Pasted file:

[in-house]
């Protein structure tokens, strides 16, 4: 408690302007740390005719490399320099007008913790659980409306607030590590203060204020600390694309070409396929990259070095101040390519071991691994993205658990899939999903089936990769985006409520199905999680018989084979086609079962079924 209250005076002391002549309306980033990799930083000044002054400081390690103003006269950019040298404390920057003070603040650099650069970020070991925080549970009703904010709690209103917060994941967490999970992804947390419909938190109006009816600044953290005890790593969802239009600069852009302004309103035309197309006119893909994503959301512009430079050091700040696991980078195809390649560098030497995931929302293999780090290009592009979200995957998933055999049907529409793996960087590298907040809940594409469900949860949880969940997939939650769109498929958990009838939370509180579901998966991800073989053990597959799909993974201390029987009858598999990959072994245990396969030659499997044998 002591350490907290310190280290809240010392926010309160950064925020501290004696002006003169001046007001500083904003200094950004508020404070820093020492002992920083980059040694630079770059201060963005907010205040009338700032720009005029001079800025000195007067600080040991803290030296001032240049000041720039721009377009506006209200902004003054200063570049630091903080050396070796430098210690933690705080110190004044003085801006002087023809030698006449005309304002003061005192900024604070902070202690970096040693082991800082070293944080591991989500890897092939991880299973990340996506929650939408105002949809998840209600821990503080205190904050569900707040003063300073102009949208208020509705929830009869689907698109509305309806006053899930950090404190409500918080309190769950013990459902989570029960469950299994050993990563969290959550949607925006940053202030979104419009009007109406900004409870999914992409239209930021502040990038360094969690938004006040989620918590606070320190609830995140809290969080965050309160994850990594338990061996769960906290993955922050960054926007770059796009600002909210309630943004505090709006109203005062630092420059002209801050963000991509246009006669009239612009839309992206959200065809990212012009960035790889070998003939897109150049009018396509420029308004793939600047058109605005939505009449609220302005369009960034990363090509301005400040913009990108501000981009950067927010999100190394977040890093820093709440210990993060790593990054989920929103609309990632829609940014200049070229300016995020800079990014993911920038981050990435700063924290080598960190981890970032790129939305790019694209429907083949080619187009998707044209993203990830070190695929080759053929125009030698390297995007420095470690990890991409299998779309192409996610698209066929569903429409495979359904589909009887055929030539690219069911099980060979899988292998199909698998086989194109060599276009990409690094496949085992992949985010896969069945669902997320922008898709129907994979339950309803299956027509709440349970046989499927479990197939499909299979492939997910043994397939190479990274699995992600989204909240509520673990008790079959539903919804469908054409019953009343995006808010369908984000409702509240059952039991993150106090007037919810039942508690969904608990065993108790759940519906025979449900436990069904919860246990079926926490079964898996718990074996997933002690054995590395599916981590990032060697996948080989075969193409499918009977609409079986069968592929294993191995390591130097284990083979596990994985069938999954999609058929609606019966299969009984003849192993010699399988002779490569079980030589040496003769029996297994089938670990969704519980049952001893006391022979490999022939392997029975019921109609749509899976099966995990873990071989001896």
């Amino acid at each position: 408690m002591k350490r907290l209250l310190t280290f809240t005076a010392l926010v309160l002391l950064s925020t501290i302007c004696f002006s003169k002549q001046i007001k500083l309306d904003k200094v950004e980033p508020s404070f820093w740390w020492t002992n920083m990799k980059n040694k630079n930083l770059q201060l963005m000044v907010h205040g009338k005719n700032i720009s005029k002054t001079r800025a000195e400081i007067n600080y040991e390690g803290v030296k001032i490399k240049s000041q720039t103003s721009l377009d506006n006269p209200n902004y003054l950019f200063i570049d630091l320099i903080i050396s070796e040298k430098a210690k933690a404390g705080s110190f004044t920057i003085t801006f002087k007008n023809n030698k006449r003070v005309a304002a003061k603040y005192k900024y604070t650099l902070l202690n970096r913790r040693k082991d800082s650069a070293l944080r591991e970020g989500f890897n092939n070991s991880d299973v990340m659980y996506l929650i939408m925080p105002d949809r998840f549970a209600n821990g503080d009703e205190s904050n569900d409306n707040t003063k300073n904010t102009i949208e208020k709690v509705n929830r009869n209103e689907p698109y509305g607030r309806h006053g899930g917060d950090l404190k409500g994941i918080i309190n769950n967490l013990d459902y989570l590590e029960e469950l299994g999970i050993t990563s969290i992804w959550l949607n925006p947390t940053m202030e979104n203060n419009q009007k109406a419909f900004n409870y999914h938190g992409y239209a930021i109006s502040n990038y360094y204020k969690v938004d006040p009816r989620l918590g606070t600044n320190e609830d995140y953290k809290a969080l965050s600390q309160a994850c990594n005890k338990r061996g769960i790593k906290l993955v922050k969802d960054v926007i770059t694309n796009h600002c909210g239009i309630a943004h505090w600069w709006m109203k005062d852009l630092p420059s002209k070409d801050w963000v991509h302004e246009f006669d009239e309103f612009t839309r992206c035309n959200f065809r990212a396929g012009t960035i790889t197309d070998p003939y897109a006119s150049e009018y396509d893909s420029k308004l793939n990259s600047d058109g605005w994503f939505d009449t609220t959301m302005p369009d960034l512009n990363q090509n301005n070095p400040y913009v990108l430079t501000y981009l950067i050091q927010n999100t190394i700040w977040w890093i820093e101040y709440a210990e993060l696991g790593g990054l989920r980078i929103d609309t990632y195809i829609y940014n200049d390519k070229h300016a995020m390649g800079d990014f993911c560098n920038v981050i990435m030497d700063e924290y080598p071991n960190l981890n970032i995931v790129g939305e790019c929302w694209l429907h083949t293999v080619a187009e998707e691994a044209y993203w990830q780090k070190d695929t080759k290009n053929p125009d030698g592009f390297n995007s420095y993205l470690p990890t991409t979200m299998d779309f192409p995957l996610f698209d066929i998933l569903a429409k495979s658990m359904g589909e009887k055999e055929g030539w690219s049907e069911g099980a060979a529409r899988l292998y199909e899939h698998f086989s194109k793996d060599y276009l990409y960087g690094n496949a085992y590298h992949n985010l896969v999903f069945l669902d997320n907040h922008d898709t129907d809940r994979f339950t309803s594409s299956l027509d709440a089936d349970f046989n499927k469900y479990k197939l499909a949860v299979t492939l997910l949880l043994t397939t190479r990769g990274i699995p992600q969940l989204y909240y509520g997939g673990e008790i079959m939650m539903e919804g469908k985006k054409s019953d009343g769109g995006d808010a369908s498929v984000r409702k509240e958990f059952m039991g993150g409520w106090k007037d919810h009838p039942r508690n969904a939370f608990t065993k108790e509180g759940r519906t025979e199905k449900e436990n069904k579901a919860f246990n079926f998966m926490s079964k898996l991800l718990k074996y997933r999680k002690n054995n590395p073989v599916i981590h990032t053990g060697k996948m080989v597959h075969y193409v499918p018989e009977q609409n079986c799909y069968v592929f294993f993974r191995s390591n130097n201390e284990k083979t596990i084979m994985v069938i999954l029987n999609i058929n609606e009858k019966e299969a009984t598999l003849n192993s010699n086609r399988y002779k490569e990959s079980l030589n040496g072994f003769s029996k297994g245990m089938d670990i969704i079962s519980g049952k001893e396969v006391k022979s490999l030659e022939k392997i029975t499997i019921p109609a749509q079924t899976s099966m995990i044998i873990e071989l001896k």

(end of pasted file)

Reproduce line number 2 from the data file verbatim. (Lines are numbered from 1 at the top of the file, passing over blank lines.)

């Protein structure tokens, strides 16, 4: 408690302007740390005719490399320099007008913790659980409306607030590590203060204020600390694309070409396929990259070095101040390519071991691994993205658990899939999903089936990769985006409520199905999680018989084979086609079962079924 209250005076002391002549309306980033990799930083000044002054400081390690103003006269950019040298404390920057003070603040650099650069970020070991925080549970009703904010709690209103917060994941967490999970992804947390419909938190109006009816600044953290005890790593969802239009600069852009302004309103035309197309006119893909994503959301512009430079050091700040696991980078195809390649560098030497995931929302293999780090290009592009979200995957998933055999049907529409793996960087590298907040809940594409469900949860949880969940997939939650769109498929958990009838939370509180579901998966991800073989053990597959799909993974201390029987009858598999990959072994245990396969030659499997044998 002591350490907290310190280290809240010392926010309160950064925020501290004696002006003169001046007001500083904003200094950004508020404070820093020492002992920083980059040694630079770059201060963005907010205040009338700032720009005029001079800025000195007067600080040991803290030296001032240049000041720039721009377009506006209200902004003054200063570049630091903080050396070796430098210690933690705080110190004044003085801006002087023809030698006449005309304002003061005192900024604070902070202690970096040693082991800082070293944080591991989500890897092939991880299973990340996506929650939408105002949809998840209600821990503080205190904050569900707040003063300073102009949208208020509705929830009869689907698109509305309806006053899930950090404190409500918080309190769950013990459902989570029960469950299994050993990563969290959550949607925006940053202030979104419009009007109406900004409870999914992409239209930021502040990038360094969690938004006040989620918590606070320190609830995140809290969080965050309160994850990594338990061996769960906290993955922050960054926007770059796009600002909210309630943004505090709006109203005062630092420059002209801050963000991509246009006669009239612009839309992206959200065809990212012009960035790889070998003939897109150049009018396509420029308004793939600047058109605005939505009449609220302005369009960034990363090509301005400040913009990108501000981009950067927010999100190394977040890093820093709440210990993060790593990054989920929103609309990632829609940014200049070229300016995020800079990014993911920038981050990435700063924290080598960190981890970032790129939305790019694209429907083949080619187009998707044209993203990830070190695929080759053929125009030698390297995007420095470690990890991409299998779309192409996610698209066929569903429409495979359904589909009887055929030539690219069911099980060979899988292998199909698998086989194109060599276009990409690094496949085992992949985010896969069945669902997320922008898709129907994979339950309803299956027509709440349970046989499927479990197939499909299979492939997910043994397939190479990274699995992600989204909240509520673990008790079959539903919804469908054409019953009343995006808010369908984000409702509240059952039991993150106090007037919810039942508690969904608990065993108790759940519906025979449900436990069904919860246990079926926490079964898996718990074996997933002690054995590395599916981590990032060697996948080989075969193409499918009977609409079986069968592929294993191995390591130097284990083979596990994985069938999954999609058929609606019966299969009984003849192993010699399988002779490569079980030589040496003769029996297994089938670990969704519980049952001893006391022979490999022939392997029975019921109609749509899976099966995990873990071989001896």